Oxygen

Acetazolamide

high dose: ASA or Tylenol or Motrin (600-800mg)

Dexamethasone 4mg Q6hrs

30

How can you prevent acute mountain sickness?

ascend gradually

avoid overexertion, alcohol or respiratory depressants

eat high carb meals (yummm)

Acetazolamide 24hrs before ascent

Dexamethasone

31

Presentation of high altitude cerebral edema?

Acute mountain sickness (AMS) with neuro sxs
-Ataxia
-Stupor
-Coma
-CN palsy 3, 6

32

Tx for high altitude cerebral edema?

O2

descent/evacuation

Dexamethasone

Loop diuretics: Furosemide. Bumetanide

33

What is the most lethal of the high altitude illnesses?

high altitude pulmonary edema

34

Sxs of high altitude pulmonary edema?

dry cough, later progresses to productive

decreased exercise performance

rales, dyspnea

coma, death

35

what causes high altitude pulmonary edema?

due to high pulmonary microvascular pressures and development of pulmonary HTN

36

Tx for high altitude pulmonary edema?

immediate descent

O2 > may take 72 hrs to resolve

Nifedipine 20 mg Q8hrs

37

s/s of CHF

hypoxemia, HTN, tachycardia, dyspnea, weight gain, rales

38

Sxs left sided HF?

right?

dyspnea, fatigue, cough, PND, orthopnea

peripheral edema, JVD, RUQ pain

39

CHF work up should include....

CBC- anemia
Chemistries- electrolytes, renal fun.
Cardiac enzymes
Pro-BMP
EKG
CXR -b lines, cardiomegaly, etc.
Echo

40

BNP over....suggests HF

200

41

Tx for CHF?

o2 and ventilation

Nitro-reduces preload and BP

Morphine Sulfate

Diuretic- furosemide. Bumetanide

Dobutamine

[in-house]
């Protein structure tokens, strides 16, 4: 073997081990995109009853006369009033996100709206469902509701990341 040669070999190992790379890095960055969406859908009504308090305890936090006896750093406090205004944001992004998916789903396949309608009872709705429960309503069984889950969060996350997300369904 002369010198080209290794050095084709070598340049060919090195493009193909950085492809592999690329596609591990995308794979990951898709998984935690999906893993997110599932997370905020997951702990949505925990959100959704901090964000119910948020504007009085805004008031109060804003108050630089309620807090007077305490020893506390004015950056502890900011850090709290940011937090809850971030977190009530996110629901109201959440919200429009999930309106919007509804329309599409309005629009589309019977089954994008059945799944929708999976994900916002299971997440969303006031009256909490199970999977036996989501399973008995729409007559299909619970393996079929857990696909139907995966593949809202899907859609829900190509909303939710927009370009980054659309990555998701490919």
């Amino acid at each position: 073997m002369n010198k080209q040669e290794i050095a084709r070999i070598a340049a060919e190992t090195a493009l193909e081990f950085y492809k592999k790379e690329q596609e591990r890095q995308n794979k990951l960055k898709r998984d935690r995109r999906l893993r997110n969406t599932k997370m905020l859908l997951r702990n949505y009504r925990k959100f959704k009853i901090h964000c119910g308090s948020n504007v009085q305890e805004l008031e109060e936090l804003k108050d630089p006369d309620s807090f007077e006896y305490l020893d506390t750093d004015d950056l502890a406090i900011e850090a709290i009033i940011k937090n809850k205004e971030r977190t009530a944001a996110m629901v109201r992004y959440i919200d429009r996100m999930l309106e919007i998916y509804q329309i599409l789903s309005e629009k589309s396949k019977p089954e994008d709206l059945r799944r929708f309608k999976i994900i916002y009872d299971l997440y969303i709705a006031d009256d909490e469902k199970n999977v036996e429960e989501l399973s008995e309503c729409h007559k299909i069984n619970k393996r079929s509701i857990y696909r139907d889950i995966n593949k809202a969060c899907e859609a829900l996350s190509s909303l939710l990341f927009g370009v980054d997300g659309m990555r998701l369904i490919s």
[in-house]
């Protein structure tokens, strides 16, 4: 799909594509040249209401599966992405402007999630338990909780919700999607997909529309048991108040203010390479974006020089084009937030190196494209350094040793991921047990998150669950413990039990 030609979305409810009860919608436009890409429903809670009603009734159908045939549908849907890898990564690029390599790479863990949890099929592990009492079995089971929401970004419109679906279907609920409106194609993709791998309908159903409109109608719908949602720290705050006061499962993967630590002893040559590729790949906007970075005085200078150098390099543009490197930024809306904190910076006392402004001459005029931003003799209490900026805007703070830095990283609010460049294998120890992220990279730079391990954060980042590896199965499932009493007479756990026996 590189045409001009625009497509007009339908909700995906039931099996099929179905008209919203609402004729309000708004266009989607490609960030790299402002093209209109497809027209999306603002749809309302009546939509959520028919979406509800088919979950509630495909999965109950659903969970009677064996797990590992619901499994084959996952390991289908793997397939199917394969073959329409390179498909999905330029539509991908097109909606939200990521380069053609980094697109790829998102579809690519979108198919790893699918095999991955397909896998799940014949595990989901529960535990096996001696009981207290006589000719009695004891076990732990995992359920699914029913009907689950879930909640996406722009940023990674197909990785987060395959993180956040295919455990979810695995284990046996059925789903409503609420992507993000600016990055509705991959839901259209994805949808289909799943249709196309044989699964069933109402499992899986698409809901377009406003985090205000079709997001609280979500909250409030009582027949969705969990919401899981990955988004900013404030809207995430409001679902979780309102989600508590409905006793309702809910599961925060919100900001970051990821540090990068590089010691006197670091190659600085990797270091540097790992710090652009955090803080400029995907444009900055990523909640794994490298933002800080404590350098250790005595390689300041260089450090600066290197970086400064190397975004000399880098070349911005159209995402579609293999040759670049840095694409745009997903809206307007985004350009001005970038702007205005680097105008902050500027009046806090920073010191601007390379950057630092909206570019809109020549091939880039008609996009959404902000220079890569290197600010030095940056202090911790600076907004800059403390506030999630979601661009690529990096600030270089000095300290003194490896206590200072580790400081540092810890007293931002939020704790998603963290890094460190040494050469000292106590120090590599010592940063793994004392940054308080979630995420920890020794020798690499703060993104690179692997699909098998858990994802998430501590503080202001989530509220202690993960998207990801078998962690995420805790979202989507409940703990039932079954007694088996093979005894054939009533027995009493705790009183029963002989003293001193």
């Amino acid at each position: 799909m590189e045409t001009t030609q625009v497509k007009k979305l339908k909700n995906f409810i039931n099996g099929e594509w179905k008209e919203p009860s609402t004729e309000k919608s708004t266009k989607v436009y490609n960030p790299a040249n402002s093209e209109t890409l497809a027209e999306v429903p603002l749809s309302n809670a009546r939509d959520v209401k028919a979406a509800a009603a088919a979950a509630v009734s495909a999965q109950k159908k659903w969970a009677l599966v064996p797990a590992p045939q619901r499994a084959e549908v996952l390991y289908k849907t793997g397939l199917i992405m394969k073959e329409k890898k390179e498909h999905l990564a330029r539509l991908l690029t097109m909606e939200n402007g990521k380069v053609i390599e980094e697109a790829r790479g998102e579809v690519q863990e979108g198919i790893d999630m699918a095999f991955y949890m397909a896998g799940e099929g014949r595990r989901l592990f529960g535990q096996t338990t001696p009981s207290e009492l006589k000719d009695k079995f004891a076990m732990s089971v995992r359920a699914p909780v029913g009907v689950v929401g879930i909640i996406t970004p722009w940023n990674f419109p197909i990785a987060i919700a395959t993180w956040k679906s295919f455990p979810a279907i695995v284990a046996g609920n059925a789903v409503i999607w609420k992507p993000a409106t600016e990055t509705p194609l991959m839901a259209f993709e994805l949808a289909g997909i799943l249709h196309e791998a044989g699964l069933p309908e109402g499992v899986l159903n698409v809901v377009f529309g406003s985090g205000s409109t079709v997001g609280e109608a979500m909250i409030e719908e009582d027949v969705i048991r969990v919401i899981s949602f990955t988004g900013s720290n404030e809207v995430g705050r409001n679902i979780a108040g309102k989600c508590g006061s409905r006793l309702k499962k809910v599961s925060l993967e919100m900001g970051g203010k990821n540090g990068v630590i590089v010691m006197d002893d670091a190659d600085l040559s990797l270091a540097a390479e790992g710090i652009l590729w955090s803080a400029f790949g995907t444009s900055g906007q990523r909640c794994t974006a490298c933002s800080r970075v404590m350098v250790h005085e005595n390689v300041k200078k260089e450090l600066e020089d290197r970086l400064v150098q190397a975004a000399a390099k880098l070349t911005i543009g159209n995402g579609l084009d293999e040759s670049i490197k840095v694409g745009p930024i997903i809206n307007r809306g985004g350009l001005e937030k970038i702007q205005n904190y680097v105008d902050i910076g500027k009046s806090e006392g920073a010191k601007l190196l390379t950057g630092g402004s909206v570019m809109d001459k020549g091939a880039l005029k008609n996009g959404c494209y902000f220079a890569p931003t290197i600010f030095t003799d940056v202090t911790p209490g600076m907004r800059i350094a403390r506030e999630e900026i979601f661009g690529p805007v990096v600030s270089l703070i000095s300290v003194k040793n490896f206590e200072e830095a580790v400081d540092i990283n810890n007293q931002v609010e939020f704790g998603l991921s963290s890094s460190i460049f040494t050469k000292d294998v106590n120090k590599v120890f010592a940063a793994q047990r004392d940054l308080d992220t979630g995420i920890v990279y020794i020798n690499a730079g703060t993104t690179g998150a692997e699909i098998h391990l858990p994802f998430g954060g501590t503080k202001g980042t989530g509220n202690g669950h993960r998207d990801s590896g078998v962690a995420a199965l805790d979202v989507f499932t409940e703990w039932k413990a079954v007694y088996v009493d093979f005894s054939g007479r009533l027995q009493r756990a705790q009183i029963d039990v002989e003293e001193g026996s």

42

What drugs should you AVOID in pts presenting with CHF?

CCB > cause pulmonary edema and cardiogenic shock

NSAIDS > inhibit effects of diuretics

anti-arrhythmics

43

What's virchow's triad?

Risk for PE/DVT

-Venous stasis
-Vessel wall inflammation
-hypercoagulability

44

s/s of PE

dyspnea, pleuritic CP, syncope, LE pain/swelling, confusion/anxiety, hypoxemia

TRIAD: pleuritic CP, SOB, hemoptysis

45

What can we use for risk assessment of PE/DVT?

Wells Score:

3 - Suspected DVT
3 – Alternative diagnosis less likely than PE*
1.5 – Heart rate >100bpm
1.5 – Immobilization or surgery within previous 4 weeks
1.5 – Previous DVT/PE
1 – Hemoptysis
1 – Malignancy

46

Interpretation of wells score?

0-1 low risk 3.6% chance

2-6 moderate 20.5% chance

>6 high 66.7% chance

47

What can you use to r/o PE?

PERC criteria:

Age <50 years old
Pulse oximetry >94% on room air
Heart rate <100 bpm
No prior venous thromboembolism
No recent surgery or trauma within prior 4 weeks
Requiring hospitalization, intubation, epidural anesthesia
No hemoptysis
No estrogen use
No unilateral leg swelling

if all YES, risk is less that 2%

48

CXR for PE?

1/3 normal

+/-
Hampton's hump: triangular pleural based infiltrate

Westermark's sign*

Feischner sign

49

What tests can you check for PE?

CT** test of choice

CXR

V/Q scan- normal perfusion can exclude PE

Echo- not really used

venous compression US- for LE

ABGs- 75% room air hypoxia, 65% widened A-a gradient

D-dimer

May have elevated: pro-BNP, Trop

50

What does D-dimer measure?

fibrin degradation products, lots of things elevate this!

51

EKG in PE?

MC finding: sinus tachycardia

specific: S1Q3T3

52

Tx for PE?

Heparin if/when in the hospital

then one of the following:
-Coumadin
-Lovenox
- Rivaroxaban (Xarelto)

53

Indications for thrombolytic tx for PE? contraindications?

massive PE, hemodynamically unstable

massive iliofemoral DVT

large DVT with sig. vascular compromise

contraindications: bleeding risks, uncontrolled HTN, pregnancy

54

Thrombolytic agents for PE? other options?

Streptokinase

Urokinase

Alteplase (Activase) tPA-only one with FDA approval